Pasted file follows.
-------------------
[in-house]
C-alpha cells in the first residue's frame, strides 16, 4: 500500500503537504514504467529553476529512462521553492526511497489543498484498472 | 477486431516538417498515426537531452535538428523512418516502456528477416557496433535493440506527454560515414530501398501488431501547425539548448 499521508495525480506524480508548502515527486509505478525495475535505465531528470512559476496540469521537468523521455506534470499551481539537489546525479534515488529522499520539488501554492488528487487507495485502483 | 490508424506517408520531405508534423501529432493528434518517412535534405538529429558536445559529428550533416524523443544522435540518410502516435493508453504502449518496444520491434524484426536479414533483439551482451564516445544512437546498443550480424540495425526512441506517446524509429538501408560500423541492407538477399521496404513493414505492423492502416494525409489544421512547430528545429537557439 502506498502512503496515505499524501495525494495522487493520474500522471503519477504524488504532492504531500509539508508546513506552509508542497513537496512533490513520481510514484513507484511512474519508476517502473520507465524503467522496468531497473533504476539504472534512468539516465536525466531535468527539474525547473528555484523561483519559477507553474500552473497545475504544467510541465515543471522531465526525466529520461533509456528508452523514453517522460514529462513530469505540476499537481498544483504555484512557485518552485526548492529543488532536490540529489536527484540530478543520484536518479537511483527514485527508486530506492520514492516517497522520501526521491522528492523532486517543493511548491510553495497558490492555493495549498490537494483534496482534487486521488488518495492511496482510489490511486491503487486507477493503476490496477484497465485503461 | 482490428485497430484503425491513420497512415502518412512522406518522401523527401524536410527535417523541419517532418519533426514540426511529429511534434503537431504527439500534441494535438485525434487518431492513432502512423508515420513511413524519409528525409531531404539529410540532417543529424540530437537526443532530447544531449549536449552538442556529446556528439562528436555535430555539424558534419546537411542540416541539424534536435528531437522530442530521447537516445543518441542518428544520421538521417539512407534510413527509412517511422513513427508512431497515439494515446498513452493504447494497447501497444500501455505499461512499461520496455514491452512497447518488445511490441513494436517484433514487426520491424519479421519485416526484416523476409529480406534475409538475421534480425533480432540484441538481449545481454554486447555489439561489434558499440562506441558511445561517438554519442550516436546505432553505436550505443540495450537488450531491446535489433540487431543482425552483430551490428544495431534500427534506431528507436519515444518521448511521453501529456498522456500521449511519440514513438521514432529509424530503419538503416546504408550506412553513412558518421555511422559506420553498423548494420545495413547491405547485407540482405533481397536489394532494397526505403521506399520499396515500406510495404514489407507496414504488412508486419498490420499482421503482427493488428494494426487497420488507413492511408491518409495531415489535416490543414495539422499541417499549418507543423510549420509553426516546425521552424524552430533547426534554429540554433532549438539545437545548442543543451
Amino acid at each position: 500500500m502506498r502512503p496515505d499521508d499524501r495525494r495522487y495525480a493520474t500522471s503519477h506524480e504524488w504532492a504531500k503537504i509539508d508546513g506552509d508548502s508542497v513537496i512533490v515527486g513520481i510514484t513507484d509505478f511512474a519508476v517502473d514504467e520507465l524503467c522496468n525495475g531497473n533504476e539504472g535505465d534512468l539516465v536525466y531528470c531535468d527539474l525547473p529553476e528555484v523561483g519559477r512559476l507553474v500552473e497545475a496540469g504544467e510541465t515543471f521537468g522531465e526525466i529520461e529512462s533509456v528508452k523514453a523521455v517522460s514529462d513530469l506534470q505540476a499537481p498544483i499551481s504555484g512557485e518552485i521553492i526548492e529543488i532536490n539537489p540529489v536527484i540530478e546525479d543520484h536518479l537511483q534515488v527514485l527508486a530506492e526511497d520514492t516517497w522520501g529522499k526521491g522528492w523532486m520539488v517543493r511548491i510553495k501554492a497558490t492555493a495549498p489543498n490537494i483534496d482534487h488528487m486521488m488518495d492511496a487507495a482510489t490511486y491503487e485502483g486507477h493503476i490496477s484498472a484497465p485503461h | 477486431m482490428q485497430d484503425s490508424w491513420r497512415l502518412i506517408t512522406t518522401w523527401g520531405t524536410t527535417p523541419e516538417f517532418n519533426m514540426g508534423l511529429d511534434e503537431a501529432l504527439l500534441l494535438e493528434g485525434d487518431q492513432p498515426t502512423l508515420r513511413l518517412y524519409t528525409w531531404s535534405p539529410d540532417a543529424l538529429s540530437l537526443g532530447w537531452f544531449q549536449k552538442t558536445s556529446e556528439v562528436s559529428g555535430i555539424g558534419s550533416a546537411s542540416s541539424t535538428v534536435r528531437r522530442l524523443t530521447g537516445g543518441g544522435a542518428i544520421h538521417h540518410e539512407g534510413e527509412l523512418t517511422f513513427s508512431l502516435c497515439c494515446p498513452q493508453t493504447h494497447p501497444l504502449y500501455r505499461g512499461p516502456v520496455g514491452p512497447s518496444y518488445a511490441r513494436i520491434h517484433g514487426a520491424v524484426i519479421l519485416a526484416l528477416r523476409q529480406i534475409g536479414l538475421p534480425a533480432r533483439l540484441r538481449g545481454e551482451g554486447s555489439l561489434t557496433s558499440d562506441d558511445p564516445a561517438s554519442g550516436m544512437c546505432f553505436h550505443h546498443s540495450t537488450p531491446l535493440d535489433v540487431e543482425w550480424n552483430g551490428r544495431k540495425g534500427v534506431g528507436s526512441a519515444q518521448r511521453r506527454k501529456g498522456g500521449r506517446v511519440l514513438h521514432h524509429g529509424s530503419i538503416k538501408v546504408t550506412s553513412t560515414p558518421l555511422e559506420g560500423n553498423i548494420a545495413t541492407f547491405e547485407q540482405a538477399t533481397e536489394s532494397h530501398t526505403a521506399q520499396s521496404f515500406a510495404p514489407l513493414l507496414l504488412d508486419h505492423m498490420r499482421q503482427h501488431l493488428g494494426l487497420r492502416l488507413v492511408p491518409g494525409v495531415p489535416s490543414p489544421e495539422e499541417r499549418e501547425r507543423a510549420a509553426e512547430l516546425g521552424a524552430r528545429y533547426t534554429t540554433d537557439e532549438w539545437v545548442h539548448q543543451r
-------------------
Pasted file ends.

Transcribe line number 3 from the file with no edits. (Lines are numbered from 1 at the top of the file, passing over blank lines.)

Amino acid at each position: 500500500m502506498r502512503p496515505d499521508d499524501r495525494r495522487y495525480a493520474t500522471s503519477h506524480e504524488w504532492a504531500k503537504i509539508d508546513g506552509d508548502s508542497v513537496i512533490v515527486g513520481i510514484t513507484d509505478f511512474a519508476v517502473d514504467e520507465l524503467c522496468n525495475g531497473n533504476e539504472g535505465d534512468l539516465v536525466y531528470c531535468d527539474l525547473p529553476e528555484v523561483g519559477r512559476l507553474v500552473e497545475a496540469g504544467e510541465t515543471f521537468g522531465e526525466i529520461e529512462s533509456v528508452k523514453a523521455v517522460s514529462d513530469l506534470q505540476a499537481p498544483i499551481s504555484g512557485e518552485i521553492i526548492e529543488i532536490n539537489p540529489v536527484i540530478e546525479d543520484h536518479l537511483q534515488v527514485l527508486a530506492e526511497d520514492t516517497w522520501g529522499k526521491g522528492w523532486m520539488v517543493r511548491i510553495k501554492a497558490t492555493a495549498p489543498n490537494i483534496d482534487h488528487m486521488m488518495d492511496a487507495a482510489t490511486y491503487e485502483g486507477h493503476i490496477s484498472a484497465p485503461h | 477486431m482490428q485497430d484503425s490508424w491513420r497512415l502518412i506517408t512522406t518522401w523527401g520531405t524536410t527535417p523541419e516538417f517532418n519533426m514540426g508534423l511529429d511534434e503537431a501529432l504527439l500534441l494535438e493528434g485525434d487518431q492513432p498515426t502512423l508515420r513511413l518517412y524519409t528525409w531531404s535534405p539529410d540532417a543529424l538529429s540530437l537526443g532530447w537531452f544531449q549536449k552538442t558536445s556529446e556528439v562528436s559529428g555535430i555539424g558534419s550533416a546537411s542540416s541539424t535538428v534536435r528531437r522530442l524523443t530521447g537516445g543518441g544522435a542518428i544520421h538521417h540518410e539512407g534510413e527509412l523512418t517511422f513513427s508512431l502516435c497515439c494515446p498513452q493508453t493504447h494497447p501497444l504502449y500501455r505499461g512499461p516502456v520496455g514491452p512497447s518496444y518488445a511490441r513494436i520491434h517484433g514487426a520491424v524484426i519479421l519485416a526484416l528477416r523476409q529480406i534475409g536479414l538475421p534480425a533480432r533483439l540484441r538481449g545481454e551482451g554486447s555489439l561489434t557496433s558499440d562506441d558511445p564516445a561517438s554519442g550516436m544512437c546505432f553505436h550505443h546498443s540495450t537488450p531491446l535493440d535489433v540487431e543482425w550480424n552483430g551490428r544495431k540495425g534500427v534506431g528507436s526512441a519515444q518521448r511521453r506527454k501529456g498522456g500521449r506517446v511519440l514513438h521514432h524509429g529509424s530503419i538503416k538501408v546504408t550506412s553513412t560515414p558518421l555511422e559506420g560500423n553498423i548494420a545495413t541492407f547491405e547485407q540482405a538477399t533481397e536489394s532494397h530501398t526505403a521506399q520499396s521496404f515500406a510495404p514489407l513493414l507496414l504488412d508486419h505492423m498490420r499482421q503482427h501488431l493488428g494494426l487497420r492502416l488507413v492511408p491518409g494525409v495531415p489535416s490543414p489544421e495539422e499541417r499549418e501547425r507543423a510549420a509553426e512547430l516546425g521552424a524552430r528545429y533547426t534554429t540554433d537557439e532549438w539545437v545548442h539548448q543543451r